Also aboard at the moment is a legend of the South African business environment in Freddy Hirsch, arguably South Africa’s best known dealer in spices. Freddy is here as the guest of Eskort Bacon factory, celebrating his 80th birthday, and he’s in remarkably good shape. He survived a primary school education in the company of another of our great friends and horse racing colleagues, Graham Beck, (who’s lived life to a degree few of us could imagine,) and Freddy’s built a business empire of astounding proportions. Interestingly, the founders of Hartford, the Moor family (who spawned the last Prime Minister of the Colony as well as a Senator in the first South African government) were also co-founders of the Eskort Bacon factory and what is now known as NCD Dairies, the biggest dairy business on the continent. The visitations by Arnold Prinsloo, CEO of Eskort, and his cohorts are something of a homecoming for us.
We were privileged this week to have as a guest at Hartford House Mr Abe Segal, South African tennis legend and raconteur.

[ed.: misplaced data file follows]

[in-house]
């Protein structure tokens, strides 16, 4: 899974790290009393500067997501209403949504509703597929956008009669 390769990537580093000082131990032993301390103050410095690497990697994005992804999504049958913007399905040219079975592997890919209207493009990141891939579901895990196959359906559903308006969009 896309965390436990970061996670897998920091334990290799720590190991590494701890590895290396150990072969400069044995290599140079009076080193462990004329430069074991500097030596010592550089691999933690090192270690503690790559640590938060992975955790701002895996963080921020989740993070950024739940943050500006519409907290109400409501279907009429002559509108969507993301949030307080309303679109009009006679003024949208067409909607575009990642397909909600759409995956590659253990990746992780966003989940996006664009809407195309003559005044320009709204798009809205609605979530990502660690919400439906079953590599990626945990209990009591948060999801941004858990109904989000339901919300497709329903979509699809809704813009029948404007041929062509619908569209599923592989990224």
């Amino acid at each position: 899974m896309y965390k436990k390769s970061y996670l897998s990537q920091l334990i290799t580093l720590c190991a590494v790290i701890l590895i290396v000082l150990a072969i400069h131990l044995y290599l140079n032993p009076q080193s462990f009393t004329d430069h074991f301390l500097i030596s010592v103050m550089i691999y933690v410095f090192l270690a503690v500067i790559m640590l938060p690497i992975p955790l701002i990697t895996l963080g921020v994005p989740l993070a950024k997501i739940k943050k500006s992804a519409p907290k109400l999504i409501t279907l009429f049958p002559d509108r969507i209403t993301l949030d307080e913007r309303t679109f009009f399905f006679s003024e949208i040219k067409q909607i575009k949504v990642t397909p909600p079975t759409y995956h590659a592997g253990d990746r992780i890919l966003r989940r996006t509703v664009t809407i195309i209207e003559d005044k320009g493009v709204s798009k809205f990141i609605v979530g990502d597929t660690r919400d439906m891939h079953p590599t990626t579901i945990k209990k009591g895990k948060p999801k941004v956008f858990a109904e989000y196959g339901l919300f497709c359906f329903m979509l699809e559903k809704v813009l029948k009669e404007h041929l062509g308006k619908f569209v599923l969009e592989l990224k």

Abe has recently launched his autobiography entitled, “Hey, Big Boy!” which offers readers an “unfettered, unadorned, unabridged and largely unedited" insight into the "rambunctious, boisterous, funny, informative and chaotic" memoirs of Abe Segal himself.
The following extract from the Evans Report by Richard Evans has a closer look at Abe Segal and his memoirs, “Hey, Big Boy!”
”Well, what about Big Boy’s book? It’s a fun read and opens up a large and well decorated window on an age that today’s tennis pros can barely believe ever existed. It was an age of traveling on a shoe string; receiving hard cash under the table and hoping that some of the rich patrons of the country clubs in which many of the tournaments were played invited you to stay at their mansions. Many did because, as Segal points out, there were a lot of rich wives who were bored with their rich husbands and liked nothing better than a passing dalliance with a virile young tennis player.
And then there was the movie star set. Frequently accompanied by the man to whom the book is dedicated, Lew Hoad, Abe became friends with a whole host of stars from Kirk Douglas and Lauren Bacall, to whom he seems to have taken a distinct dislike, to Richard Burton and Peter Ustinov, whom he obviously adored.